Cardiac angina is considerably less common these days because most people with lifestyle-limiting coronary disease can receive full resolution of their symptoms with stent placement or bypass surgery. Hypertension remains a common indication for the more modern beta-blockers such as metoprolol (Lopressor) and atenolol (Tenormin). These medications can also treat the palpitations associated with atrial rhythm abnormalities such as atrial fibrillation.
Of interest is the use of beta-blockers in congestive heart failure. As recently as the early nineteen nineties, when I started my internship, these drugs were regarded as contraindicated in patients with weak hearts. It stands to reason if you think about it: adrenalin increases the frequency and vigor of cardiac contraction, and blocking this effect will slow and weaken the resulting pulse. In medical school we were taught to assiduously avoid beta-blockers in these individuals.
But it turns out that just the opposite is true. Think of beta-adrenergic stimulation (with adrenalin and noradrenalin) as the big, burly guy who beats the drum on the old Roman slave ships. Sure, his incessant percussion frightens the frail slaves into rowing faster for a while, but after a time it just leads to early fatigue and failure of the system. Patients with heart failure actually have higher than normal levels of adrenalin in their system—their bodies sense the low blood flow and release the hormone hoping to squeeze out a little more cardiac output. Over time, though, the constant whipping of the heart leads to deterioration of the muscle cells and worsening of heart failure.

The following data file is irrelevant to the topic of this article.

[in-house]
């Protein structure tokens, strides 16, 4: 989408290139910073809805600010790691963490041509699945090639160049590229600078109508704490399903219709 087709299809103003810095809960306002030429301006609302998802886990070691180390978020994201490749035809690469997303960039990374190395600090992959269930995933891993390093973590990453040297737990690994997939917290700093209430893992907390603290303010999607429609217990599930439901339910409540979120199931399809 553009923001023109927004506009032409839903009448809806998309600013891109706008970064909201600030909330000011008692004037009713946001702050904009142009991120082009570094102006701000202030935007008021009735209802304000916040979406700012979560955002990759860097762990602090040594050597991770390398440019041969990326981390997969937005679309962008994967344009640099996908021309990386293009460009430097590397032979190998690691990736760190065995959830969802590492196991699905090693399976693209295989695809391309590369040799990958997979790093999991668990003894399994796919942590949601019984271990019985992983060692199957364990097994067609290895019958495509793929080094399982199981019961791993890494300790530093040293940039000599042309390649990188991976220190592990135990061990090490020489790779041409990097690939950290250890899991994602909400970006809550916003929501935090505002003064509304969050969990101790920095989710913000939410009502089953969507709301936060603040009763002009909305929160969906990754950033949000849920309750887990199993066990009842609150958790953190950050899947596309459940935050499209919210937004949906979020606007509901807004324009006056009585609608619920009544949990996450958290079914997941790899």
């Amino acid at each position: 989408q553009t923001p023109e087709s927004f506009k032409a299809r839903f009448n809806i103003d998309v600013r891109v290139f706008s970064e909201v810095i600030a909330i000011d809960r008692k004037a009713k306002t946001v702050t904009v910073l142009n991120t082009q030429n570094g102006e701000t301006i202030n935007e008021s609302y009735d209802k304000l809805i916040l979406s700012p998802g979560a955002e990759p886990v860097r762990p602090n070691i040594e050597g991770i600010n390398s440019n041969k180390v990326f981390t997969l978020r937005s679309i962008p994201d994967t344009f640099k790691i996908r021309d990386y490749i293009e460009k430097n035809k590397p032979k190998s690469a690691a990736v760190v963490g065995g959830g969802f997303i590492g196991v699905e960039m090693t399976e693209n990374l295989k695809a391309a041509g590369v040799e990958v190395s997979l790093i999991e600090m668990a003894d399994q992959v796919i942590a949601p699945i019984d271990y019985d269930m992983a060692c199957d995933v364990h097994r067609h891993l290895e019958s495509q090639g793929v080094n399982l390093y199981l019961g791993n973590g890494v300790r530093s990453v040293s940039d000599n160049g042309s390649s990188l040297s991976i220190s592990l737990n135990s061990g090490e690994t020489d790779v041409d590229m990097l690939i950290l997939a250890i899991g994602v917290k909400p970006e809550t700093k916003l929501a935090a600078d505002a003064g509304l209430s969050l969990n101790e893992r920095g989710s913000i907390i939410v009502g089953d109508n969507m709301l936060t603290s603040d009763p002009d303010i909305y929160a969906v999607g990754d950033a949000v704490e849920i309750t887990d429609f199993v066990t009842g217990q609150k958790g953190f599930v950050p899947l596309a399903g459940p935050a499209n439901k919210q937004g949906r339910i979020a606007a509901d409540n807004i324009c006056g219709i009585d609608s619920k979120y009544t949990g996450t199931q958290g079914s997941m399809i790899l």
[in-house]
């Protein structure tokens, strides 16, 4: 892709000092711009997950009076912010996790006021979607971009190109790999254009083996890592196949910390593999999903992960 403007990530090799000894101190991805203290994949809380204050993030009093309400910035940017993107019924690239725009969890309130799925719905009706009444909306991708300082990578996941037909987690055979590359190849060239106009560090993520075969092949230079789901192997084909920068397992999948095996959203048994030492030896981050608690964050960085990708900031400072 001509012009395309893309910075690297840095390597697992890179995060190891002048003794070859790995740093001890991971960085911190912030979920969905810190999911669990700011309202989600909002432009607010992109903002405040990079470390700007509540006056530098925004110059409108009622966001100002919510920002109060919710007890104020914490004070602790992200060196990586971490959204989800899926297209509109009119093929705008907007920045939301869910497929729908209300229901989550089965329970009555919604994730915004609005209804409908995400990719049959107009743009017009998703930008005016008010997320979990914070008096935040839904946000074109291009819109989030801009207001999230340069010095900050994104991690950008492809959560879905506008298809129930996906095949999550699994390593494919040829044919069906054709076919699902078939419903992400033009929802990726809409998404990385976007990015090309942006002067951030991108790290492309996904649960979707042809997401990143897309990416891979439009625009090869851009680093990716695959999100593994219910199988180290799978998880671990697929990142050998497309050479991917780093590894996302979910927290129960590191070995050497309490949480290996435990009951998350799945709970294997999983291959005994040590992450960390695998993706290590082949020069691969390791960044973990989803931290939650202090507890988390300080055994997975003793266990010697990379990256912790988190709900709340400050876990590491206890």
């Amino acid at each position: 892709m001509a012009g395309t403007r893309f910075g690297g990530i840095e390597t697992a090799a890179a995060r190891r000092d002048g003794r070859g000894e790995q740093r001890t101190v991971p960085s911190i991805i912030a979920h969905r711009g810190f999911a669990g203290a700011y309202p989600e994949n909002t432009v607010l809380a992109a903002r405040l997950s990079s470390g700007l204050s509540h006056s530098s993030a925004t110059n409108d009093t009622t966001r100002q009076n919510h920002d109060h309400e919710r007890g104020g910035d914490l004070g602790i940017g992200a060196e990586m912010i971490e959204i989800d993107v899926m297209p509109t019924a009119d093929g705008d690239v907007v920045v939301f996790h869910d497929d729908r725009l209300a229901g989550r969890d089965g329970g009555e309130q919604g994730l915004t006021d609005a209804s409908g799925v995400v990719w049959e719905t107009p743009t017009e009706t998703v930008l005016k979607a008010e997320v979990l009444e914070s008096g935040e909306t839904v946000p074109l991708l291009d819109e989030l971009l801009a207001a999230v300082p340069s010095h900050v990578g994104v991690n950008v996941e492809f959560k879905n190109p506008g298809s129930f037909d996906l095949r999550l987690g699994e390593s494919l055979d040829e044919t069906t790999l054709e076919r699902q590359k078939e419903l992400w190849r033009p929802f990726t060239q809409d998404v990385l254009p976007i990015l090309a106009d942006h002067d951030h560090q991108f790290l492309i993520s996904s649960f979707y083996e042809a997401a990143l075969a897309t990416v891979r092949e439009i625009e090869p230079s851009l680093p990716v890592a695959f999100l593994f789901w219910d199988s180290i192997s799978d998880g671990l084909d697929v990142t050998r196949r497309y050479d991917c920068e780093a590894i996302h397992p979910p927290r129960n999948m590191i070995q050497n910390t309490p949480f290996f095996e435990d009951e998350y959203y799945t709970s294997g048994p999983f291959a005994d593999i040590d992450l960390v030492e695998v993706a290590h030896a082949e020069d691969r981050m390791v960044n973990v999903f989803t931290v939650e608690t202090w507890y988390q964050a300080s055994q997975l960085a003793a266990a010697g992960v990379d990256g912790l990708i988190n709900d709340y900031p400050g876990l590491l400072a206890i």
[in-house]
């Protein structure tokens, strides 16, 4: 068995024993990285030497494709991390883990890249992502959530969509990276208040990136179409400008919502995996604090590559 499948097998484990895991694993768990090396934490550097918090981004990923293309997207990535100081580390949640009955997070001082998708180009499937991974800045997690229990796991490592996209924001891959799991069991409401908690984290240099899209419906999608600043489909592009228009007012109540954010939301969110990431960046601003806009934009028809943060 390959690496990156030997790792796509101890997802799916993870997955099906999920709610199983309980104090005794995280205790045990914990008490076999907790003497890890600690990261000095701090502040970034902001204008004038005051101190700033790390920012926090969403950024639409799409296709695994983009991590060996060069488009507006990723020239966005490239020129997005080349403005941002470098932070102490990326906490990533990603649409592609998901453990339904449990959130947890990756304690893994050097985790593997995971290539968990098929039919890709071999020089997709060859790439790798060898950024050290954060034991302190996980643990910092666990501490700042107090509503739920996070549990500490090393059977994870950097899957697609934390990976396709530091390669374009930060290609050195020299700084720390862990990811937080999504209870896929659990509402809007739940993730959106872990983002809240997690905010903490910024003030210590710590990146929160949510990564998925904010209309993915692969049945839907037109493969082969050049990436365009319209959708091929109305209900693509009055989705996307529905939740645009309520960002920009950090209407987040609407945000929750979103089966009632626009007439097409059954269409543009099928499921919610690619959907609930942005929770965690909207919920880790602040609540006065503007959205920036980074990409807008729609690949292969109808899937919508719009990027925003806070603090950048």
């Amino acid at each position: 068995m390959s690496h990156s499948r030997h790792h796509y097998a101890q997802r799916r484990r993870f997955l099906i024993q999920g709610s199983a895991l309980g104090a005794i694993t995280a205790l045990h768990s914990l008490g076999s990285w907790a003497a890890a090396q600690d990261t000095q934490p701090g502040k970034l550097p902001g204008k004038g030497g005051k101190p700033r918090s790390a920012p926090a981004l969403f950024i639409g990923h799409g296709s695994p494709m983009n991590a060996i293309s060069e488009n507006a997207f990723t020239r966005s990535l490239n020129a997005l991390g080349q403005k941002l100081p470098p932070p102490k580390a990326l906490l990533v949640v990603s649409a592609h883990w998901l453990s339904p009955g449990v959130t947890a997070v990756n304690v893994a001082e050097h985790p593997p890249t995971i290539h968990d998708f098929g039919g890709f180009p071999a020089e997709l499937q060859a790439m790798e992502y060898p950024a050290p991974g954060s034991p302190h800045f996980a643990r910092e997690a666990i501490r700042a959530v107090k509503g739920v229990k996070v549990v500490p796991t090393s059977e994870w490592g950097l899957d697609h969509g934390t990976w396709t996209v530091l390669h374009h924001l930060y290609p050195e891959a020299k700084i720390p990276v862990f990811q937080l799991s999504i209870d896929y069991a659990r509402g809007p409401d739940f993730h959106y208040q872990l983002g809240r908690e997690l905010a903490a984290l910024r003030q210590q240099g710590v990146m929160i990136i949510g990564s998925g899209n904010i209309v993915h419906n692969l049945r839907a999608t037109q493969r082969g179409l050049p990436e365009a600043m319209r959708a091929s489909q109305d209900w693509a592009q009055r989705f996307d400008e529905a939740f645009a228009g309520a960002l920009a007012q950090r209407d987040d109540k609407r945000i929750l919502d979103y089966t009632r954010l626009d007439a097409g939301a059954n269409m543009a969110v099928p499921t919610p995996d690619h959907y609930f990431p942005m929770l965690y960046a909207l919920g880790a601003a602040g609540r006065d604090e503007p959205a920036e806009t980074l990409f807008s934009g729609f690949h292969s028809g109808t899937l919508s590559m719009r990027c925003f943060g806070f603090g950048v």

Numerous studies have demonstrated the benefit that comes from giving the heart a reprieve by adding certain types of beta-blockers such as carvedilol (Coreg) and extended-release metoprolol (Toprol XL). Weak hearts can actually heal over time (to some degree, anyway) if you remove the stress of adrenalin. In the world of congestive heart failure, beta-blockers have now emerged as the cornerstone of therapy.
I’ve been unable to find any interviews with Sir James Black in the last years of his life and I’d be interested to hear what he thought of the durability of his discoveries. Decades later, beta-blockers and H2-blockers remain incredibly common and useful. Dr. Black should be proud of his accomplishments.